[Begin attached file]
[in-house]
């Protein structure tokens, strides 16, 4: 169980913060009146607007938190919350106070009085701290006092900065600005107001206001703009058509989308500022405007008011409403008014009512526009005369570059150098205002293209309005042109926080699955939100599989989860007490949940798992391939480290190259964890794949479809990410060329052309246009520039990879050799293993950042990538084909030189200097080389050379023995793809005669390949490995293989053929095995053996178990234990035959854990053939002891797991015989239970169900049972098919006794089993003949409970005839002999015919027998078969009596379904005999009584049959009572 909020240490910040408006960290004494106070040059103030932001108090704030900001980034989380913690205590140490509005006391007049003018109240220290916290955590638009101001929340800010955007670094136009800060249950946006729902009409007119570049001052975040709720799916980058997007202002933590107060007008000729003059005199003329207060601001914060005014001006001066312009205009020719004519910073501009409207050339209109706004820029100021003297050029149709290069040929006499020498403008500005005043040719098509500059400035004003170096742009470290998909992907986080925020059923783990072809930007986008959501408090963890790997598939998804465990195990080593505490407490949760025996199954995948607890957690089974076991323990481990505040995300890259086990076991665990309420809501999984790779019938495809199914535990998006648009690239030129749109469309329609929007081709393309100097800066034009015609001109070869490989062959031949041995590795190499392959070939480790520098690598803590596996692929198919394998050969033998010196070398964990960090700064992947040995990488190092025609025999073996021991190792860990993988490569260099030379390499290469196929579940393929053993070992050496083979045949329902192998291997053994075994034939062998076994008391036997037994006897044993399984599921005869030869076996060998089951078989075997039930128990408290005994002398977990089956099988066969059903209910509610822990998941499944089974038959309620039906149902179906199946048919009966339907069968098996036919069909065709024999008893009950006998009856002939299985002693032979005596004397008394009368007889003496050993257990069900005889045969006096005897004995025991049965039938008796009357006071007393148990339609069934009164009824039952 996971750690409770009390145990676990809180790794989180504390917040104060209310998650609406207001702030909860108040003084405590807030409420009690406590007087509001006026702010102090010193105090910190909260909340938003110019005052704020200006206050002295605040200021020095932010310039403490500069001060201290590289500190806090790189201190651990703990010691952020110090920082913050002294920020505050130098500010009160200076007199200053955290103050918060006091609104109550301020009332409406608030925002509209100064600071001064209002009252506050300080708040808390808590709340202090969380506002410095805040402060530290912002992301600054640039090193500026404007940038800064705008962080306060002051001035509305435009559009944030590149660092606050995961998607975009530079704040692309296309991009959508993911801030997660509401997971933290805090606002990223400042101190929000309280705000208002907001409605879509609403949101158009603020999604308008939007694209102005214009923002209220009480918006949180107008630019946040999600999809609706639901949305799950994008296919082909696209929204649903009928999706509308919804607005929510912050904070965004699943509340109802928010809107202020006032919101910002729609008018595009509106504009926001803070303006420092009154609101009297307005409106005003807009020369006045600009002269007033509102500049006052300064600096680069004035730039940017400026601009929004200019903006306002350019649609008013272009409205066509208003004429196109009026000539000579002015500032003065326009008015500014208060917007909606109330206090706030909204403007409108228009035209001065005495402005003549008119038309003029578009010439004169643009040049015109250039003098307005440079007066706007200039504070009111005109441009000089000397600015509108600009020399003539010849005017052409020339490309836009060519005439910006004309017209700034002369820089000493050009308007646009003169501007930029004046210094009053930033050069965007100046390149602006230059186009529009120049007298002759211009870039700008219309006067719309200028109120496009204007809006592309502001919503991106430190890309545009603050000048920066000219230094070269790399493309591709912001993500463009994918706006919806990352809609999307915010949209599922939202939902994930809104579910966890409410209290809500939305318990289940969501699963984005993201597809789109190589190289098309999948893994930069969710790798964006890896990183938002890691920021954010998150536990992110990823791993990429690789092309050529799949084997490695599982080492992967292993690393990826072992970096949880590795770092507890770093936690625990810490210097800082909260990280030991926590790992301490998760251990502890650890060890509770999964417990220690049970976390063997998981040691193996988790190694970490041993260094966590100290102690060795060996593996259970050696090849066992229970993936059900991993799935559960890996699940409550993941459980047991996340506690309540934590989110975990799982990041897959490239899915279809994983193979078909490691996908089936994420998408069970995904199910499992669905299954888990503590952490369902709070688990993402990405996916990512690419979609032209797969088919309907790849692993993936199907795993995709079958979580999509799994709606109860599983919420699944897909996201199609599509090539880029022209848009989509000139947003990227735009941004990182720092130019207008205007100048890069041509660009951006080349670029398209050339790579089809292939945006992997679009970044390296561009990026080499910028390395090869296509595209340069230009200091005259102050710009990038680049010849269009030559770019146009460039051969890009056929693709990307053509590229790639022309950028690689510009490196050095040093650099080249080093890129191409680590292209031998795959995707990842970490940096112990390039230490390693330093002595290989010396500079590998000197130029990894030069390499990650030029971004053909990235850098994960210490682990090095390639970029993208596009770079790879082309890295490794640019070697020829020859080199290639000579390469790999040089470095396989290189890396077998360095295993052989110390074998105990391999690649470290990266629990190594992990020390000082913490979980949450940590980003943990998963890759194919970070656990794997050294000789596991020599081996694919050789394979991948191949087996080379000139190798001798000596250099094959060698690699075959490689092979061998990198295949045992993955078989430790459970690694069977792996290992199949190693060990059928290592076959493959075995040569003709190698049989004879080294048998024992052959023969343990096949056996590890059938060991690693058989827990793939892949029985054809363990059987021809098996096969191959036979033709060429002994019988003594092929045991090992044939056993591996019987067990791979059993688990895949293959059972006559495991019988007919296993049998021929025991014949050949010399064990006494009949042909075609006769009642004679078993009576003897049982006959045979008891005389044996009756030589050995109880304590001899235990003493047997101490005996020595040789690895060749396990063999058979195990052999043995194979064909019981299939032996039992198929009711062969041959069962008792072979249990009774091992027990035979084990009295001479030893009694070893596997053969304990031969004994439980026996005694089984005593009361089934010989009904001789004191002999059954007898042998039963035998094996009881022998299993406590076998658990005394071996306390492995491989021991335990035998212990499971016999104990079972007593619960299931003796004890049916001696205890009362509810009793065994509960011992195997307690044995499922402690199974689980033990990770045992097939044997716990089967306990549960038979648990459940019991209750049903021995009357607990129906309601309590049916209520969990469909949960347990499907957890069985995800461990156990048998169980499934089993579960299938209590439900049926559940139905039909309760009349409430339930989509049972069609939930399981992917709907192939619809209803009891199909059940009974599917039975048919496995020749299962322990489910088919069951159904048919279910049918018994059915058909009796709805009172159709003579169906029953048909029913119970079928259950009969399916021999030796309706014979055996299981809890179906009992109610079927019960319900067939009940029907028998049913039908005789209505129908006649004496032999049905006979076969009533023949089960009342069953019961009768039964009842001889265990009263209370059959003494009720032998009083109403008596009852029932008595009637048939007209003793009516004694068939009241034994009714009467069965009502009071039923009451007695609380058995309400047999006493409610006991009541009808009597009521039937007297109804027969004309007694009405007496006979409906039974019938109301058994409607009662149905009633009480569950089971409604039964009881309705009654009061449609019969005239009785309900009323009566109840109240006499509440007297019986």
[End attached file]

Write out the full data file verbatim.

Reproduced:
[in-house]
């Protein structure tokens, strides 16, 4: 169980913060009146607007938190919350106070009085701290006092900065600005107001206001703009058509989308500022405007008011409403008014009512526009005369570059150098205002293209309005042109926080699955939100599989989860007490949940798992391939480290190259964890794949479809990410060329052309246009520039990879050799293993950042990538084909030189200097080389050379023995793809005669390949490995293989053929095995053996178990234990035959854990053939002891797991015989239970169900049972098919006794089993003949409970005839002999015919027998078969009596379904005999009584049959009572 909020240490910040408006960290004494106070040059103030932001108090704030900001980034989380913690205590140490509005006391007049003018109240220290916290955590638009101001929340800010955007670094136009800060249950946006729902009409007119570049001052975040709720799916980058997007202002933590107060007008000729003059005199003329207060601001914060005014001006001066312009205009020719004519910073501009409207050339209109706004820029100021003297050029149709290069040929006499020498403008500005005043040719098509500059400035004003170096742009470290998909992907986080925020059923783990072809930007986008959501408090963890790997598939998804465990195990080593505490407490949760025996199954995948607890957690089974076991323990481990505040995300890259086990076991665990309420809501999984790779019938495809199914535990998006648009690239030129749109469309329609929007081709393309100097800066034009015609001109070869490989062959031949041995590795190499392959070939480790520098690598803590596996692929198919394998050969033998010196070398964990960090700064992947040995990488190092025609025999073996021991190792860990993988490569260099030379390499290469196929579940393929053993070992050496083979045949329902192998291997053994075994034939062998076994008391036997037994006897044993399984599921005869030869076996060998089951078989075997039930128990408290005994002398977990089956099988066969059903209910509610822990998941499944089974038959309620039906149902179906199946048919009966339907069968098996036919069909065709024999008893009950006998009856002939299985002693032979005596004397008394009368007889003496050993257990069900005889045969006096005897004995025991049965039938008796009357006071007393148990339609069934009164009824039952 996971750690409770009390145990676990809180790794989180504390917040104060209310998650609406207001702030909860108040003084405590807030409420009690406590007087509001006026702010102090010193105090910190909260909340938003110019005052704020200006206050002295605040200021020095932010310039403490500069001060201290590289500190806090790189201190651990703990010691952020110090920082913050002294920020505050130098500010009160200076007199200053955290103050918060006091609104109550301020009332409406608030925002509209100064600071001064209002009252506050300080708040808390808590709340202090969380506002410095805040402060530290912002992301600054640039090193500026404007940038800064705008962080306060002051001035509305435009559009944030590149660092606050995961998607975009530079704040692309296309991009959508993911801030997660509401997971933290805090606002990223400042101190929000309280705000208002907001409605879509609403949101158009603020999604308008939007694209102005214009923002209220009480918006949180107008630019946040999600999809609706639901949305799950994008296919082909696209929204649903009928999706509308919804607005929510912050904070965004699943509340109802928010809107202020006032919101910002729609008018595009509106504009926001803070303006420092009154609101009297307005409106005003807009020369006045600009002269007033509102500049006052300064600096680069004035730039940017400026601009929004200019903006306002350019649609008013272009409205066509208003004429196109009026000539000579002015500032003065326009008015500014208060917007909606109330206090706030909204403007409108228009035209001065005495402005003549008119038309003029578009010439004169643009040049015109250039003098307005440079007066706007200039504070009111005109441009000089000397600015509108600009020399003539010849005017052409020339490309836009060519005439910006004309017209700034002369820089000493050009308007646009003169501007930029004046210094009053930033050069965007100046390149602006230059186009529009120049007298002759211009870039700008219309006067719309200028109120496009204007809006592309502001919503991106430190890309545009603050000048920066000219230094070269790399493309591709912001993500463009994918706006919806990352809609999307915010949209599922939202939902994930809104579910966890409410209290809500939305318990289940969501699963984005993201597809789109190589190289098309999948893994930069969710790798964006890896990183938002890691920021954010998150536990992110990823791993990429690789092309050529799949084997490695599982080492992967292993690393990826072992970096949880590795770092507890770093936690625990810490210097800082909260990280030991926590790992301490998760251990502890650890060890509770999964417990220690049970976390063997998981040691193996988790190694970490041993260094966590100290102690060795060996593996259970050696090849066992229970993936059900991993799935559960890996699940409550993941459980047991996340506690309540934590989110975990799982990041897959490239899915279809994983193979078909490691996908089936994420998408069970995904199910499992669905299954888990503590952490369902709070688990993402990405996916990512690419979609032209797969088919309907790849692993993936199907795993995709079958979580999509799994709606109860599983919420699944897909996201199609599509090539880029022209848009989509000139947003990227735009941004990182720092130019207008205007100048890069041509660009951006080349670029398209050339790579089809292939945006992997679009970044390296561009990026080499910028390395090869296509595209340069230009200091005259102050710009990038680049010849269009030559770019146009460039051969890009056929693709990307053509590229790639022309950028690689510009490196050095040093650099080249080093890129191409680590292209031998795959995707990842970490940096112990390039230490390693330093002595290989010396500079590998000197130029990894030069390499990650030029971004053909990235850098994960210490682990090095390639970029993208596009770079790879082309890295490794640019070697020829020859080199290639000579390469790999040089470095396989290189890396077998360095295993052989110390074998105990391999690649470290990266629990190594992990020390000082913490979980949450940590980003943990998963890759194919970070656990794997050294000789596991020599081996694919050789394979991948191949087996080379000139190798001798000596250099094959060698690699075959490689092979061998990198295949045992993955078989430790459970690694069977792996290992199949190693060990059928290592076959493959075995040569003709190698049989004879080294048998024992052959023969343990096949056996590890059938060991690693058989827990793939892949029985054809363990059987021809098996096969191959036979033709060429002994019988003594092929045991090992044939056993591996019987067990791979059993688990895949293959059972006559495991019988007919296993049998021929025991014949050949010399064990006494009949042909075609006769009642004679078993009576003897049982006959045979008891005389044996009756030589050995109880304590001899235990003493047997101490005996020595040789690895060749396990063999058979195990052999043995194979064909019981299939032996039992198929009711062969041959069962008792072979249990009774091992027990035979084990009295001479030893009694070893596997053969304990031969004994439980026996005694089984005593009361089934010989009904001789004191002999059954007898042998039963035998094996009881022998299993406590076998658990005394071996306390492995491989021991335990035998212990499971016999104990079972007593619960299931003796004890049916001696205890009362509810009793065994509960011992195997307690044995499922402690199974689980033990990770045992097939044997716990089967306990549960038979648990459940019991209750049903021995009357607990129906309601309590049916209520969990469909949960347990499907957890069985995800461990156990048998169980499934089993579960299938209590439900049926559940139905039909309760009349409430339930989509049972069609939930399981992917709907192939619809209803009891199909059940009974599917039975048919496995020749299962322990489910088919069951159904048919279910049918018994059915058909009796709805009172159709003579169906029953048909029913119970079928259950009969399916021999030796309706014979055996299981809890179906009992109610079927019960319900067939009940029907028998049913039908005789209505129908006649004496032999049905006979076969009533023949089960009342069953019961009768039964009842001889265990009263209370059959003494009720032998009083109403008596009852029932008595009637048939007209003793009516004694068939009241034994009714009467069965009502009071039923009451007695609380058995309400047999006493409610006991009541009808009597009521039937007297109804027969004309007694009405007496006979409906039974019938109301058994409607009662149905009633009480569950089971409604039964009881309705009654009061449609019969005239009785309900009323009566109840109240006499509440007297019986």